On the same side of the street, the curving sweep of the Indonesian Embassy (4) (2020 Massachusetts Ave.) makes an impressive sight. Featuring marble columns, arched windows, and a red-tiled mansard roof, the mansion was built at the turn of the 20th century by Irishman Tom Walsh, who struck gold in a Colorado mine. He moved to Washington, built his dream house, and became part of the new moneyed class. His daughter, prominent hostess Evalyn Walsh McLean, was the last private owner of the Hope Diamond (now in the National Museum of Natural History); in 1951 she sold the mansion to the Republic of Indonesia.
At 2100 Massachusetts Avenue, the building housing the Westin Fairfax, dating from 1927, gives Embassy Row a European-style hotel flair. Al Gore lived here when his father was a U. S. senator. Across Massachusetts, a statue of Mahatma Gandhi stands in front of the Embassy of India. A block north on 21st Street, the Phillips Collection (5) is one of Washington's most cherished museums.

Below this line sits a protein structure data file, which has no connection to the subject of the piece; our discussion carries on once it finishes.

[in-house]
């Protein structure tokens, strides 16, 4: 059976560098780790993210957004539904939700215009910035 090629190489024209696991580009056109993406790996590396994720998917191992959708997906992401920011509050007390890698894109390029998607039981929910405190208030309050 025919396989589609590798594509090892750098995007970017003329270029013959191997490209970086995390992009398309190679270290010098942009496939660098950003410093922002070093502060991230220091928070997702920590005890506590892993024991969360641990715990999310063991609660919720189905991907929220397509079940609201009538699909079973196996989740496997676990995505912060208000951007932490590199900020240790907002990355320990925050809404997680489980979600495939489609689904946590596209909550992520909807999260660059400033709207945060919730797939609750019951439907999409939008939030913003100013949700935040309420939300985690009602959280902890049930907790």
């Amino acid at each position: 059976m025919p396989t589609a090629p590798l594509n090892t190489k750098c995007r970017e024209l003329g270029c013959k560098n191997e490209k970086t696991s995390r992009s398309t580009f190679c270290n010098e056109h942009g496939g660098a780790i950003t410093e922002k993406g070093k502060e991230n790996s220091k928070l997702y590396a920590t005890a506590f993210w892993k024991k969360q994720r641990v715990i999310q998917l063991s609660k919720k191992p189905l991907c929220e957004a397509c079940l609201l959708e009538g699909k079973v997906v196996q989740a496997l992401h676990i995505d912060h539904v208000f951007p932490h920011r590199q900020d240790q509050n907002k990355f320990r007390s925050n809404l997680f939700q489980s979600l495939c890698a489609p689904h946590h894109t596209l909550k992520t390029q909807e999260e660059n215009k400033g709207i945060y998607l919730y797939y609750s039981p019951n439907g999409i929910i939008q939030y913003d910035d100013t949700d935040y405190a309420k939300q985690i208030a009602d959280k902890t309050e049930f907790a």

If Latin American art interests you, continue north another block to Fondo del Sol Visual Arts Center (6) (2112 R St., tel +1 202 265 9235, closed Sunday-Monday, $), which helps preserve and promote the cultural heritage of the Americas with exhibits, concerts, poetry readings, and lectures. A permanent collection of pre-Columbian and folk art is on display.
Back on Massachusetts, the double-winged mansion at 2118 Massachusetts Avenue is the Anderson House (7), headquarters of the Society of the Cincinnati. Across the avenue, at 2121 Massachusetts, stands the exclusive Cosmos Club (private), completed in 1902 as the home of Richard Townsend, president of the Erie & Pittsburgh Railroad. The fabulous limestone mansion was sold in 1950 to the club, whose members have earned recognition in the arts and sciences.